Day in the Life of … Jonathan Cannon

November 2020


Meet Jonathan Cannon, an engineering manager who leads the process engineering team at Lorien for clients across the food and drink sectors. Here, he tells us about meeting the challenges of working from home and how the food and drink industries are keeping food on supermarket shelves.

My work at Lorien means I have never worked a 9-5 day. Pre-Covid, I worked in the office for half the week and spent half out on site with clients. Now, in common with much of the country, I don my office clothes and head across the landing to my desk for a day of meetings on Teams.

I always make a point of putting on a tie and dressing for business though – I find it helps distinguish work from home mentally. 

Spending a significant amount of time online means that we all needed a proper office set-up at home. Lorien supported this by supplying headsets and speakers to those who needed them and enabling us to take home our office chairs and desktop monitors so we’re not having to peer at a laptop screen all day. We’ve done assessments to ensure that health and safety is up to scratch in our new working environment.   

Our clients in the food and drink sectors range from Kelloggs, PepsiCo and Mars to brewers such as AB InBev and Molson Coors Beverage Company through to Advanced Manufacturing, Life Sciences, Logistics and Warehousing. 

In the current climate, clients are choosing to either delay projects if they are not critical or bring them forward more quickly to meet market demand. One client, for example, needed our assistance to convert and denature spirit originally intended for whisky to meet demand for hand sanitiser.

Manufacturers also have to be agile to meet increased demand for product consumption in the home. At Lorien, we have been busy helping clients to reconfigure packaging solutions so that products originally intended for the hospitality and catering markets can be made available in smaller retail packs, cans and bottles. We have seen an increase in production of food staples such as cereal into retail boxes as fewer people are having breakfast out of the home.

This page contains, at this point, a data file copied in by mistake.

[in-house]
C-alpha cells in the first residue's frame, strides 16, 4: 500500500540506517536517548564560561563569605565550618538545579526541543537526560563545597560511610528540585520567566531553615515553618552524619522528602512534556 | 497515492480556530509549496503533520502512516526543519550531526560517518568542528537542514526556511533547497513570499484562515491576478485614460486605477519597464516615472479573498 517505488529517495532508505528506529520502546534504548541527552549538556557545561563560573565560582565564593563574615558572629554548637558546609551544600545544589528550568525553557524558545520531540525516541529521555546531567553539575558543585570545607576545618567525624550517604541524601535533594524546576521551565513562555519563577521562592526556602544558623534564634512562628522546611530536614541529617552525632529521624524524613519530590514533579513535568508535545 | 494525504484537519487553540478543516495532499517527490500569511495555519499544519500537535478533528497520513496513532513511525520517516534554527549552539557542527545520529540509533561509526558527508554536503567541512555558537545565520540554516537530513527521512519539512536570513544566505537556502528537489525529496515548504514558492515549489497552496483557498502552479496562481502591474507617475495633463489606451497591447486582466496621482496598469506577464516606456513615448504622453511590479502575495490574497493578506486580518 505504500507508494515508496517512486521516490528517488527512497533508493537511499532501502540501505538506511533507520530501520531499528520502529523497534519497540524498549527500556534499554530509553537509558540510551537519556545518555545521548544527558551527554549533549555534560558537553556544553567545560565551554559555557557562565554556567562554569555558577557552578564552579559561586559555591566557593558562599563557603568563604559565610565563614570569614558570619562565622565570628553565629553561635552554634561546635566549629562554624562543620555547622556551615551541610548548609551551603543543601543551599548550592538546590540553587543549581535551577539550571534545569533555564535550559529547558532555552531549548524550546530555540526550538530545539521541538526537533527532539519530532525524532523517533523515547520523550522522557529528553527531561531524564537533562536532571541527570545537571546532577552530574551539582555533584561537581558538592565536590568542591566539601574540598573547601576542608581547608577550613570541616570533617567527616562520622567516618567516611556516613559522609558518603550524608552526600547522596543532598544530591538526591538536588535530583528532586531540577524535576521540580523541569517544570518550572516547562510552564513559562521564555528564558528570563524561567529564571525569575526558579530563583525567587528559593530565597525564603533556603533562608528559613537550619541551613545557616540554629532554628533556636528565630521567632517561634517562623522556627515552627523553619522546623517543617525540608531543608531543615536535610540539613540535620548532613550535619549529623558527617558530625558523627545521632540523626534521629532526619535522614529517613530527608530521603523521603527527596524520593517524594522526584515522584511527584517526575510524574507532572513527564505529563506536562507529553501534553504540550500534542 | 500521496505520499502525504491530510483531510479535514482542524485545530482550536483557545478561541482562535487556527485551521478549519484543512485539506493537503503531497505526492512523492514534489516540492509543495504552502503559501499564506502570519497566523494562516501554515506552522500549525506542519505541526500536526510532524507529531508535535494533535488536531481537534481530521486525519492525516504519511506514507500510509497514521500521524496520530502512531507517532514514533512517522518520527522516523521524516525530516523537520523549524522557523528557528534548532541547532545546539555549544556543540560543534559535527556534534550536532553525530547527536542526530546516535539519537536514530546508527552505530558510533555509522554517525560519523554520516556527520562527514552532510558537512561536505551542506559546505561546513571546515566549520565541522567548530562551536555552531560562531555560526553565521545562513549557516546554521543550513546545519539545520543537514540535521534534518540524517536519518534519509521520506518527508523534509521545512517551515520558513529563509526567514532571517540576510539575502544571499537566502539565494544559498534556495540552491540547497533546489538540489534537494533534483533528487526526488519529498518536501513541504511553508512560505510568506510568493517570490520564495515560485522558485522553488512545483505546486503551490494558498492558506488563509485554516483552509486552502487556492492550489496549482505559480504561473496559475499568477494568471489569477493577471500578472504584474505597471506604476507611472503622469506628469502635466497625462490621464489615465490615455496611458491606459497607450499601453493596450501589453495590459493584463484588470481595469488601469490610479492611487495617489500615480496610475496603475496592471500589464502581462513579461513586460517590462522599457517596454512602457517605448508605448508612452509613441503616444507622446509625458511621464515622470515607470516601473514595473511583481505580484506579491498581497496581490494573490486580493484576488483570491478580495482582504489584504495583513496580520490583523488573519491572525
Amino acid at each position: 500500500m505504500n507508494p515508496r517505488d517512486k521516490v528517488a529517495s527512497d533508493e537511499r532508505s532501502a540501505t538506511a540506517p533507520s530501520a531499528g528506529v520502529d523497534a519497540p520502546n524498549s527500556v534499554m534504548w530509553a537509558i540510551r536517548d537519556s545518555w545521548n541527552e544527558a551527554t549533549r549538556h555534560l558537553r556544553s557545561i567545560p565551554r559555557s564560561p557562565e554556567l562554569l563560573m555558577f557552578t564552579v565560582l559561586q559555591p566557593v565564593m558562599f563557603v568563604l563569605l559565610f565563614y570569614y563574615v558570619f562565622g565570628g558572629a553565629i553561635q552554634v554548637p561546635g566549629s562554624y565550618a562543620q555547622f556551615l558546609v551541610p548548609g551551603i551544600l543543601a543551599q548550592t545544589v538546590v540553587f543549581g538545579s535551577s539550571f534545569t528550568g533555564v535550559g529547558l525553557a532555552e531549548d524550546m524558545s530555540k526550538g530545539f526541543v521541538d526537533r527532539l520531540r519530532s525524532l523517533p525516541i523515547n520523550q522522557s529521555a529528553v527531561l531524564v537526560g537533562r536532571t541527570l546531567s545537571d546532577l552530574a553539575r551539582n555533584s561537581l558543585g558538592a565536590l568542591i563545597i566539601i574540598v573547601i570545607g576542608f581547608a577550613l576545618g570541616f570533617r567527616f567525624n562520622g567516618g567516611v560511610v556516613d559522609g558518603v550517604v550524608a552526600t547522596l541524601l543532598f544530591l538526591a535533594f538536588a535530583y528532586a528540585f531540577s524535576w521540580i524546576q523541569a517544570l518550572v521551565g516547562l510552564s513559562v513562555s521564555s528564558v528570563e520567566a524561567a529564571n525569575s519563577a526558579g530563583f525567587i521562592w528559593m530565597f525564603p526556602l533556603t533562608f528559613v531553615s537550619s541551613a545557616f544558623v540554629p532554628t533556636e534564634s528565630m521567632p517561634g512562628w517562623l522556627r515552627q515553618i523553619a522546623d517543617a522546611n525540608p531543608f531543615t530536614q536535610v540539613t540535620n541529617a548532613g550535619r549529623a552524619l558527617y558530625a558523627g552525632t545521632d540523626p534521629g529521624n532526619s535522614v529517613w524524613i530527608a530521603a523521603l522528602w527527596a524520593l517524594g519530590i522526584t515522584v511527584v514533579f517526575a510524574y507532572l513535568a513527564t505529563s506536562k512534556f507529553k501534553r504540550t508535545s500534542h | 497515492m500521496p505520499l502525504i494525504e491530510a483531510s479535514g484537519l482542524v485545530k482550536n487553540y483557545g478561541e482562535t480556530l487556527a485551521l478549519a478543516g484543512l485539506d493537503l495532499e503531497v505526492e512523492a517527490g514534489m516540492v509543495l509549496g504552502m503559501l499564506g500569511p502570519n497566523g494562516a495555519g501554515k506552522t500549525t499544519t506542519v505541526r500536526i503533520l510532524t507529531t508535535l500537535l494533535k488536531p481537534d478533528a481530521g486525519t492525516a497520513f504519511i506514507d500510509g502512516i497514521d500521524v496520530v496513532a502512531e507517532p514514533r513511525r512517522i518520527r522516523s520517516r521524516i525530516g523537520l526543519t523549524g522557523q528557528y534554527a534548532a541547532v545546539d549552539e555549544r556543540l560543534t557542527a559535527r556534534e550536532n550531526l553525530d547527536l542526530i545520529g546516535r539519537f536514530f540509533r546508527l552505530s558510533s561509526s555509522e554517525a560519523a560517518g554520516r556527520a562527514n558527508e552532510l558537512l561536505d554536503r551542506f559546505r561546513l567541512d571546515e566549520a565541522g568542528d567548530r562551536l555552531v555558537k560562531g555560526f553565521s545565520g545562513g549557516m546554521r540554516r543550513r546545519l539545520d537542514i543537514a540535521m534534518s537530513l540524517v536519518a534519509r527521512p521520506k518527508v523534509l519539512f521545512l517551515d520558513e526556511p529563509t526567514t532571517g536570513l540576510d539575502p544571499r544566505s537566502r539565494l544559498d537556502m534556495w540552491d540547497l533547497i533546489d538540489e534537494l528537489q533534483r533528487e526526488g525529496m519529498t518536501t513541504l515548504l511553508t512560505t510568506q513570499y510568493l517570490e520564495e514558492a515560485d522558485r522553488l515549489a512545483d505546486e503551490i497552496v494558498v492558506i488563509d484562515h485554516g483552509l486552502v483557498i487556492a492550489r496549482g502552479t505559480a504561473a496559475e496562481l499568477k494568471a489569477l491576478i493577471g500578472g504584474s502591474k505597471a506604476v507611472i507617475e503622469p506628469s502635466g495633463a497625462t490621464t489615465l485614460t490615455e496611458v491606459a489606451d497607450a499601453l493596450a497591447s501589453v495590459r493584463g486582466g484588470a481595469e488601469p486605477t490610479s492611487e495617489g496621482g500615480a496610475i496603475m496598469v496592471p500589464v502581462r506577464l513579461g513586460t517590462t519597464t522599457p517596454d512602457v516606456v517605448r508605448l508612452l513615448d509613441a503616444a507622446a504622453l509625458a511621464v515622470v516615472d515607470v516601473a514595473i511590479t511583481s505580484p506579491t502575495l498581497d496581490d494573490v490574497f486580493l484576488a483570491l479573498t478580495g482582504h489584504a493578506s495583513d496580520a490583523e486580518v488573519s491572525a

While many of our processes have been successfully adapted for online – such as a hazard and operability study (HAZOP) we have just completed with chemicals company – working on site is still necessary and throws up its own health and safety challenges. We keep our staff safe via Track and Trace and regular temperature checks, as well as carefully considering break out areas, food safety and accommodation where an overnight stay is required.

Working remotely means that you need to create more opportunities to catch-up with the team as they don’t happen fortuitously around the kettle!  Whereas previously the whole team would meet every six weeks, we now speak over Microsoft Teams three times a week. I firmly believe that informal knowledge transfer is important, especially to younger members of the team. Communication is also crucial for innovation and to help maintain morale and we are supporting team initiatives to create those elusive watercooler moments through an informal chat with a colleague over Teams with a cup of tea or dialling into the virtual pub at the end of a week.  

Outside of work, I’m keen on both walking and mountain biking. Unfortunately, my partner and I had to postpone our wedding planned for this year until July 2021 - although we did celebrate the postponed day in the garden with a few socially distanced family and copious amounts of champagne. The current situation does make you re-evaluate what’s truly important in life! It is fantastic to have a great team of people around me with varied skills and specialisms.  A variety of technical projects continues to keep the brain active and engaged during lock down.

Ends